Kiss 105: An Expert’s View - Elisabeth Long welcomes the extension of Kiss 105 to Yorkshire and beyond

Kiss 105 is a dream come true for members of Yorkshire’s growing dance culture, and a gift to the suits attempting to influence this finicky group.

Kiss 105 is a dream come true for members of Yorkshire’s growing

dance culture, and a gift to the suits attempting to influence this

finicky group.



The successful youth-targeted Kiss brand expanded to Yorkshire and the

East coast last week, launching on Valentine’s Day.



It was inevitable, really. Leading Yorkshire cities such as Leeds and

Sheffield are becoming true 24-hour operators, providing for the youth

culture in every way and making efforts to rid the area of its Hovis-ad,

flat-cap image. Think of the words Harvey and Nichols and you’ll see

what I mean.



As a station, Kiss promotes itself as having the same passions for the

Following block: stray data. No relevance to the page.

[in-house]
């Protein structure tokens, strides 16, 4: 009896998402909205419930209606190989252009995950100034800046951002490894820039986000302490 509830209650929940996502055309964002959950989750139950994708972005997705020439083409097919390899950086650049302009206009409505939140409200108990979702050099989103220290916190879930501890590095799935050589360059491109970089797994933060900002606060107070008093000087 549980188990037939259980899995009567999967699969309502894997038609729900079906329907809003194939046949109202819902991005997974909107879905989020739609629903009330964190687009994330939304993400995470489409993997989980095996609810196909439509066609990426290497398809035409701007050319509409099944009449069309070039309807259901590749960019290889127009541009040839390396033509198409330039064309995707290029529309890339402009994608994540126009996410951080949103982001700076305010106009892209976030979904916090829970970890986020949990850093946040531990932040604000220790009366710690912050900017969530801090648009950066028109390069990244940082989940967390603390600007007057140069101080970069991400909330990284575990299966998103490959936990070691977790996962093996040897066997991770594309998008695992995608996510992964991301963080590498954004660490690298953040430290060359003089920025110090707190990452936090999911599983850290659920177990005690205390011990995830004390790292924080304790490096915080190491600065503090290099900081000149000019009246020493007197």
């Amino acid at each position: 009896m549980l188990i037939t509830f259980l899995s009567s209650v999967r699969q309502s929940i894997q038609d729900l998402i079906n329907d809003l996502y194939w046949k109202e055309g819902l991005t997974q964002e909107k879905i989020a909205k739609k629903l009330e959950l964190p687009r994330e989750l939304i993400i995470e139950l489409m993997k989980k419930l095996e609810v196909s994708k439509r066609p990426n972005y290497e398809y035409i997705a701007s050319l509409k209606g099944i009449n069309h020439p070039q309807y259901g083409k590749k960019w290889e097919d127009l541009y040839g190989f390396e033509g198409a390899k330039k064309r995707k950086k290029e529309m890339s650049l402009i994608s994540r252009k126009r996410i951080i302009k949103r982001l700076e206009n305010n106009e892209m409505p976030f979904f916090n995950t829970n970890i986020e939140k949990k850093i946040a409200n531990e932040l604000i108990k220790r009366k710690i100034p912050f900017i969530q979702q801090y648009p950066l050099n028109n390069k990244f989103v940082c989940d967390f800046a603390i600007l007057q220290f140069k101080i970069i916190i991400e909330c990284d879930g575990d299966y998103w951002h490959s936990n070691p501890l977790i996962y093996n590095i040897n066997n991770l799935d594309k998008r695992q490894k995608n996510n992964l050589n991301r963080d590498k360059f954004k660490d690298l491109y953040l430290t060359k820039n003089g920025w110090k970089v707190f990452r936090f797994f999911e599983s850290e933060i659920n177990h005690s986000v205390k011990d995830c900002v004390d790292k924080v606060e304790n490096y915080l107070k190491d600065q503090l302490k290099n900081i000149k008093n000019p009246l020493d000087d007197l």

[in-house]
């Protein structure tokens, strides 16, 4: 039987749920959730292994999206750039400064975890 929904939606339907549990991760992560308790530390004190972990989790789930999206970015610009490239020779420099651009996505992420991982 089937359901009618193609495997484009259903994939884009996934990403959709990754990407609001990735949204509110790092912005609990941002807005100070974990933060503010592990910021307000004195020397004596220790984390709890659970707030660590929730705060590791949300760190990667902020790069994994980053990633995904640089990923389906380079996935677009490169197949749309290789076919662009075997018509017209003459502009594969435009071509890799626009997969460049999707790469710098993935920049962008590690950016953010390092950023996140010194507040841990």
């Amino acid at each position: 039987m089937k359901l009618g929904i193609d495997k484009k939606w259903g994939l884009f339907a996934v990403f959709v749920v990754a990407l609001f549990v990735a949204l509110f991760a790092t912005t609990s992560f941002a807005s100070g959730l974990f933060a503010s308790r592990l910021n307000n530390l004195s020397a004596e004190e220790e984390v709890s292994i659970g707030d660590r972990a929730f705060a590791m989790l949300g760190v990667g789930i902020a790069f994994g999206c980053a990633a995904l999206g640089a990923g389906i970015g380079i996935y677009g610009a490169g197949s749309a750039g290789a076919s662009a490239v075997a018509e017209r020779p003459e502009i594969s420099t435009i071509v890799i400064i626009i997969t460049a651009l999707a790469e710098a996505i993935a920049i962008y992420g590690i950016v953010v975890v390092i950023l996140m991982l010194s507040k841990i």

important things in life as its listeners - loud music, superclubs,

big-name DJs and an appreciation of good times.



The Kiss format simply screams encouragement to Yorkshire’s 250,000

potential consumers, gaining credibility by communicating on their level

and in their lingo.



If the advertised products can do something similar, then Kiss is the

perfect vehicle for those taking advantage of youth culture - ProPlus,

Rizla and the energy drinks have got it made.



The competition for Kiss in Yorkshire is not exactly overwhelming. You

could be forgiven for thinking that the independent local radio stations

in the area believe dance music is just for weekend listening. Ask

status-seeking 15- to 24-year-olds what they’re listening to and now

that they’ve got Kiss 105, the new 96.3 Aire FM’s Friday night dance

show will surely be out of the running.



The strength of Kiss lies in its 24-hour accessibility, youth-friendly

attitude and understanding of the music and lifestyle loved by countless

impressionable young spenders. It is important to them that they are

seen as a section of society with the ability to consume advertising

that has been made and broadcast for their benefit.



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